Legal Aid Society


Listen: When the NYPD Secretly Collects Your DNA

Attorneys Phil Desgranges and Dave Pollock recently joined The Brian Lehrer Show to discuss The Legal Aid Society’s new lawsuit which seeks to end the City’s secret DNA collection and storage practices.

The suit challenges the illegal, secret seizure and storage of DNA material from New Yorkers whom the police suspected of committing a crime without obtaining a warrant or court order. This controversial practice has created a rogue DNA database — called the Suspect Index — with over 30k individuals whose DNA is perpetually compared to crime scene evidence. Unlike federal and state DNA databases, there is no legislative authorization for the City’s Suspect Index, which treats thousands of New Yorkers as perpetual criminal suspects in all crimes involving DNA evidence.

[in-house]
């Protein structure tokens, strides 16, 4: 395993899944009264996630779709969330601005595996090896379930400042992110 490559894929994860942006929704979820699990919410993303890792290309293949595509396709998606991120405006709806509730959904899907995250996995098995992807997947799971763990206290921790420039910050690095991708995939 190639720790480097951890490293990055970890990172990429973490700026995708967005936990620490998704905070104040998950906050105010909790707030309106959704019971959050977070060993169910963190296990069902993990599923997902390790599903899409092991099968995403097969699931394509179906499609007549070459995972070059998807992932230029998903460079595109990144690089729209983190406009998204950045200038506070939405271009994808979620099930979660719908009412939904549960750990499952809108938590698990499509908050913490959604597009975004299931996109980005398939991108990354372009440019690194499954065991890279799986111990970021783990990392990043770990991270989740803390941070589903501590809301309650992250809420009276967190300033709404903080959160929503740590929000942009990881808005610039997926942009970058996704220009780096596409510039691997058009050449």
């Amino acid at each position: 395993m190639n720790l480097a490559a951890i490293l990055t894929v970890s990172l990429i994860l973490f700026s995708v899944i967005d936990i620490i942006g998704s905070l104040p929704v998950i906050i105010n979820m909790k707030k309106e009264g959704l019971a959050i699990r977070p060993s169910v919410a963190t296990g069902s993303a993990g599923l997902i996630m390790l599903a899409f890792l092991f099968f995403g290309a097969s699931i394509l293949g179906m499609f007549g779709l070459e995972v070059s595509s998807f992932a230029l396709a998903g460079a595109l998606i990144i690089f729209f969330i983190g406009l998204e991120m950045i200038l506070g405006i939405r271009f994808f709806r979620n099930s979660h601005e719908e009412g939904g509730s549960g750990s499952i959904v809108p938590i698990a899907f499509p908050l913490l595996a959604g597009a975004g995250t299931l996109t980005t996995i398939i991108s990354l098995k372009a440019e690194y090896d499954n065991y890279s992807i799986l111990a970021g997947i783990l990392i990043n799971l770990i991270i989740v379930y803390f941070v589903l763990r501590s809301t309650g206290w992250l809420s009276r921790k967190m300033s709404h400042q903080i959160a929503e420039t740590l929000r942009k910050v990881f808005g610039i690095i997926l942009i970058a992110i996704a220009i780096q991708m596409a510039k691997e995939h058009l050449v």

Desgranges explained how NYPD officers will offer a person something to eat or drink and later use the item handled by the individual (a cup for example) to extract DNA and enter it into the Suspect Index, regardless of whether that person was found to have been involved in any criminal activity.

The database also includes children. Pollock recounted an incident in which a 12-year-old boy was given a soda by officers and subsequently, without his knowledge, had his DNA added to the index.

Desgranges and Pollock refuted claims that a DNA database is a neutral tool for law enforcement, and that innocent people have nothing to fear.

“The NYPD is not asking all 8.5M New Yorkers to provide them with their DNA so they can solve any unsolved crimes,” Desgranges said. “What they are doing is primarily targeting Black and brown folks, effectively turning those groups into permanent suspects.”

“There is significant potential for errors to occur and for individuals in the database to suffer as a result,” Pollock added. “One example of a way that can happen is lab contamination.”

“A Queens man was wrongfully arrested and lost his job because of a laboratory error by the medical examiner that resulted in an erroneous database hit,” he continued. “The error was only detected because he had an airtight alibi.”

Listen to the full segment below.